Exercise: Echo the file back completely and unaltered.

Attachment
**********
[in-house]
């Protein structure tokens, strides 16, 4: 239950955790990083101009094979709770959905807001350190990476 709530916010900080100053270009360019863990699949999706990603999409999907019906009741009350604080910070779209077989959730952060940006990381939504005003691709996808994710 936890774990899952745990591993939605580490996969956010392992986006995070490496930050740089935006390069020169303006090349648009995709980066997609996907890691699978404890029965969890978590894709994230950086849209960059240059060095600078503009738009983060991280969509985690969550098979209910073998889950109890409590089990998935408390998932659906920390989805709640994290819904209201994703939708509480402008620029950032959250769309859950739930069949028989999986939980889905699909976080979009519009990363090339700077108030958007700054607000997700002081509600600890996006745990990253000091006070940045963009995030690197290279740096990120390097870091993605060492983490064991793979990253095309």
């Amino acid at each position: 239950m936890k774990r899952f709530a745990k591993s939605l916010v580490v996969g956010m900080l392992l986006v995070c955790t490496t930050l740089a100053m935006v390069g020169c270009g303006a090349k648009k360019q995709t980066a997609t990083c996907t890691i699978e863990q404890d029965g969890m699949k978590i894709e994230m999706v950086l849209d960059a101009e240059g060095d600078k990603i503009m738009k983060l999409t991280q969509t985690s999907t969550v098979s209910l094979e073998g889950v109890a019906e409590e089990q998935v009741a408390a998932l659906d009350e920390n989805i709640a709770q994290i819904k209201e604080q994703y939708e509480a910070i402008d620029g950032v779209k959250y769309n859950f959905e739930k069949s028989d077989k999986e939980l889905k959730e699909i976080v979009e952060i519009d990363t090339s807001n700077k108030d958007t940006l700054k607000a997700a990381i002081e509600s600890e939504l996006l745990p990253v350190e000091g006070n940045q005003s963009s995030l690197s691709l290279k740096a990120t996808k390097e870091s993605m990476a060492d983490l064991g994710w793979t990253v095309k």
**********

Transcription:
[in-house]
């Protein structure tokens, strides 16, 4: 239950955790990083101009094979709770959905807001350190990476 709530916010900080100053270009360019863990699949999706990603999409999907019906009741009350604080910070779209077989959730952060940006990381939504005003691709996808994710 936890774990899952745990591993939605580490996969956010392992986006995070490496930050740089935006390069020169303006090349648009995709980066997609996907890691699978404890029965969890978590894709994230950086849209960059240059060095600078503009738009983060991280969509985690969550098979209910073998889950109890409590089990998935408390998932659906920390989805709640994290819904209201994703939708509480402008620029950032959250769309859950739930069949028989999986939980889905699909976080979009519009990363090339700077108030958007700054607000997700002081509600600890996006745990990253000091006070940045963009995030690197290279740096990120390097870091993605060492983490064991793979990253095309």
């Amino acid at each position: 239950m936890k774990r899952f709530a745990k591993s939605l916010v580490v996969g956010m900080l392992l986006v995070c955790t490496t930050l740089a100053m935006v390069g020169c270009g303006a090349k648009k360019q995709t980066a997609t990083c996907t890691i699978e863990q404890d029965g969890m699949k978590i894709e994230m999706v950086l849209d960059a101009e240059g060095d600078k990603i503009m738009k983060l999409t991280q969509t985690s999907t969550v098979s209910l094979e073998g889950v109890a019906e409590e089990q998935v009741a408390a998932l659906d009350e920390n989805i709640a709770q994290i819904k209201e604080q994703y939708e509480a910070i402008d620029g950032v779209k959250y769309n859950f959905e739930k069949s028989d077989k999986e939980l889905k959730e699909i976080v979009e952060i519009d990363t090339s807001n700077k108030d958007t940006l700054k607000a997700a990381i002081e509600s600890e939504l996006l745990p990253v350190e000091g006070n940045q005003s963009s995030l690197s691709l290279k740096a990120t996808k390097e870091s993605m990476a060492d983490l064991g994710w793979t990253v095309k």